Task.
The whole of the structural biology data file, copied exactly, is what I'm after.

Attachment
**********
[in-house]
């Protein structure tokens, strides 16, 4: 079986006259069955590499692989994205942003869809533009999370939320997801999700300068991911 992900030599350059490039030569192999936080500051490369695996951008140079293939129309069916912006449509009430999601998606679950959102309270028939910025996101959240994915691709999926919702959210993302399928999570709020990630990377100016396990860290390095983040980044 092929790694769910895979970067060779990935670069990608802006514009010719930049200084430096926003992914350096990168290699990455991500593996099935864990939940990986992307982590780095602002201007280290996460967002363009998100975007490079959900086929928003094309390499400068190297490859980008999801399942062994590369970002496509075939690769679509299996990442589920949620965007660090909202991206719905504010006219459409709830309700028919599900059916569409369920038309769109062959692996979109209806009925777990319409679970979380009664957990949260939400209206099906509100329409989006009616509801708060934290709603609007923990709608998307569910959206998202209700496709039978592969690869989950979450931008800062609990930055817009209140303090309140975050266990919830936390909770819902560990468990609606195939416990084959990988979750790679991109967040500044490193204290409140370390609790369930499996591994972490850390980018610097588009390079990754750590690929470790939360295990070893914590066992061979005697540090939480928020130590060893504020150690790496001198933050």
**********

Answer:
[in-house]
């Protein structure tokens, strides 16, 4: 079986006259069955590499692989994205942003869809533009999370939320997801999700300068991911 992900030599350059490039030569192999936080500051490369695996951008140079293939129309069916912006449509009430999601998606679950959102309270028939910025996101959240994915691709999926919702959210993302399928999570709020990630990377100016396990860290390095983040980044 092929790694769910895979970067060779990935670069990608802006514009010719930049200084430096926003992914350096990168290699990455991500593996099935864990939940990986992307982590780095602002201007280290996460967002363009998100975007490079959900086929928003094309390499400068190297490859980008999801399942062994590369970002496509075939690769679509299996990442589920949620965007660090909202991206719905504010006219459409709830309700028919599900059916569409369920038309769109062959692996979109209806009925777990319409679970979380009664957990949260939400209206099906509100329409989006009616509801708060934290709603609007923990709608998307569910959206998202209700496709039978592969690869989950979450931008800062609990930055817009209140303090309140975050266990919830936390909770819902560990468990609606195939416990084959990988979750790679991109967040500044490193204290409140370390609790369930499996591994972490850390980018610097588009390079990754750590690929470790939360295990070893914590066992061979005697540090939480928020130590060893504020150690790496001198933050």